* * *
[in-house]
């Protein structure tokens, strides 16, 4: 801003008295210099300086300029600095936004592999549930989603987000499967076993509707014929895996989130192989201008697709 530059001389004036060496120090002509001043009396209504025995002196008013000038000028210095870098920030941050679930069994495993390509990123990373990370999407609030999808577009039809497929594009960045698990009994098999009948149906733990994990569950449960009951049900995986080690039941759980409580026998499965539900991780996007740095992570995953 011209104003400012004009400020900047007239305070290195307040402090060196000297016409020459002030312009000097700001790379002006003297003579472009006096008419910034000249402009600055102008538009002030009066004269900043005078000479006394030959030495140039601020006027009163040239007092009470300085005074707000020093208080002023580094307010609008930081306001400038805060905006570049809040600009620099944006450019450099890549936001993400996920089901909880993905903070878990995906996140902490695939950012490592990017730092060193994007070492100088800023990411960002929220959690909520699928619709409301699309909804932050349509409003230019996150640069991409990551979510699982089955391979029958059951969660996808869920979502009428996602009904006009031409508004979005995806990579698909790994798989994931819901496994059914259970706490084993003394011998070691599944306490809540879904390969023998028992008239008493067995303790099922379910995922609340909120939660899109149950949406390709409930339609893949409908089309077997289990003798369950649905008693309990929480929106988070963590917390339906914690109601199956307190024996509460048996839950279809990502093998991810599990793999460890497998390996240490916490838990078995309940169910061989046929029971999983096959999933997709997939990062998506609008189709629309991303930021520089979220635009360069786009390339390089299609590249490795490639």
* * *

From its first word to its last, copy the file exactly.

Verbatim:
[in-house]
């Protein structure tokens, strides 16, 4: 801003008295210099300086300029600095936004592999549930989603987000499967076993509707014929895996989130192989201008697709 530059001389004036060496120090002509001043009396209504025995002196008013000038000028210095870098920030941050679930069994495993390509990123990373990370999407609030999808577009039809497929594009960045698990009994098999009948149906733990994990569950449960009951049900995986080690039941759980409580026998499965539900991780996007740095992570995953 011209104003400012004009400020900047007239305070290195307040402090060196000297016409020459002030312009000097700001790379002006003297003579472009006096008419910034000249402009600055102008538009002030009066004269900043005078000479006394030959030495140039601020006027009163040239007092009470300085005074707000020093208080002023580094307010609008930081306001400038805060905006570049809040600009620099944006450019450099890549936001993400996920089901909880993905903070878990995906996140902490695939950012490592990017730092060193994007070492100088800023990411960002929220959690909520699928619709409301699309909804932050349509409003230019996150640069991409990551979510699982089955391979029958059951969660996808869920979502009428996602009904006009031409508004979005995806990579698909790994798989994931819901496994059914259970706490084993003394011998070691599944306490809540879904390969023998028992008239008493067995303790099922379910995922609340909120939660899109149950949406390709409930339609893949409908089309077997289990003798369950649905008693309990929480929106988070963590917390339906914690109601199956307190024996509460048996839950279809990502093998991810599990793999460890497998390996240490916490838990078995309940169910061989046929029971999983096959999933997709997939990062998506609008189709629309991303930021520089979220635009360069786009390339390089299609590249490795490639």